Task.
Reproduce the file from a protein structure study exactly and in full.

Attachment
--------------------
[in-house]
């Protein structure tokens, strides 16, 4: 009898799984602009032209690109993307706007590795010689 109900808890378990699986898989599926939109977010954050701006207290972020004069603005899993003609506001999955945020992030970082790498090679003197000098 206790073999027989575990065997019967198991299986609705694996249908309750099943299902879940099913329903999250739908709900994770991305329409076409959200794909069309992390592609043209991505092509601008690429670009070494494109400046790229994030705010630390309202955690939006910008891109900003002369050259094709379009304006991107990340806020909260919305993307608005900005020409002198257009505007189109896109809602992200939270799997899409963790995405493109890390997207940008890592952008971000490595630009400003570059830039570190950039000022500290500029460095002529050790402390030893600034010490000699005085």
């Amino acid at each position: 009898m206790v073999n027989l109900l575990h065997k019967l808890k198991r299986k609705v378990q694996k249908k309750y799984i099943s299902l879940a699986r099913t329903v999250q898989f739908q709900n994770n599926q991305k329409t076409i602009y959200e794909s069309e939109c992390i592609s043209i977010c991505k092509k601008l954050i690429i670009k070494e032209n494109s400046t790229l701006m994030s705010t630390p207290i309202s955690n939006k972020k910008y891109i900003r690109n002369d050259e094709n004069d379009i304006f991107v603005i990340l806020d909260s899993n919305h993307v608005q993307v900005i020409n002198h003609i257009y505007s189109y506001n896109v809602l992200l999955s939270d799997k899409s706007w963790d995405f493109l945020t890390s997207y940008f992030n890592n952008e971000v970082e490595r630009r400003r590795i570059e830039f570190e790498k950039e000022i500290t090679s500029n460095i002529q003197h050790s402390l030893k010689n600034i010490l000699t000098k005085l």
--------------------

[in-house]
């Protein structure tokens, strides 16, 4: 009898799984602009032209690109993307706007590795010689 109900808890378990699986898989599926939109977010954050701006207290972020004069603005899993003609506001999955945020992030970082790498090679003197000098 206790073999027989575990065997019967198991299986609705694996249908309750099943299902879940099913329903999250739908709900994770991305329409076409959200794909069309992390592609043209991505092509601008690429670009070494494109400046790229994030705010630390309202955690939006910008891109900003002369050259094709379009304006991107990340806020909260919305993307608005900005020409002198257009505007189109896109809602992200939270799997899409963790995405493109890390997207940008890592952008971000490595630009400003570059830039570190950039000022500290500029460095002529050790402390030893600034010490000699005085």
């Amino acid at each position: 009898m206790v073999n027989l109900l575990h065997k019967l808890k198991r299986k609705v378990q694996k249908k309750y799984i099943s299902l879940a699986r099913t329903v999250q898989f739908q709900n994770n599926q991305k329409t076409i602009y959200e794909s069309e939109c992390i592609s043209i977010c991505k092509k601008l954050i690429i670009k070494e032209n494109s400046t790229l701006m994030s705010t630390p207290i309202s955690n939006k972020k910008y891109i900003r690109n002369d050259e094709n004069d379009i304006f991107v603005i990340l806020d909260s899993n919305h993307v608005q993307v900005i020409n002198h003609i257009y505007s189109y506001n896109v809602l992200l999955s939270d799997k899409s706007w963790d995405f493109l945020t890390s997207y940008f992030n890592n952008e971000v970082e490595r630009r400003r590795i570059e830039f570190e790498k950039e000022i500290t090679s500029n460095i002529q003197h050790s402390l030893k010689n600034i010490l000699t000098k005085l």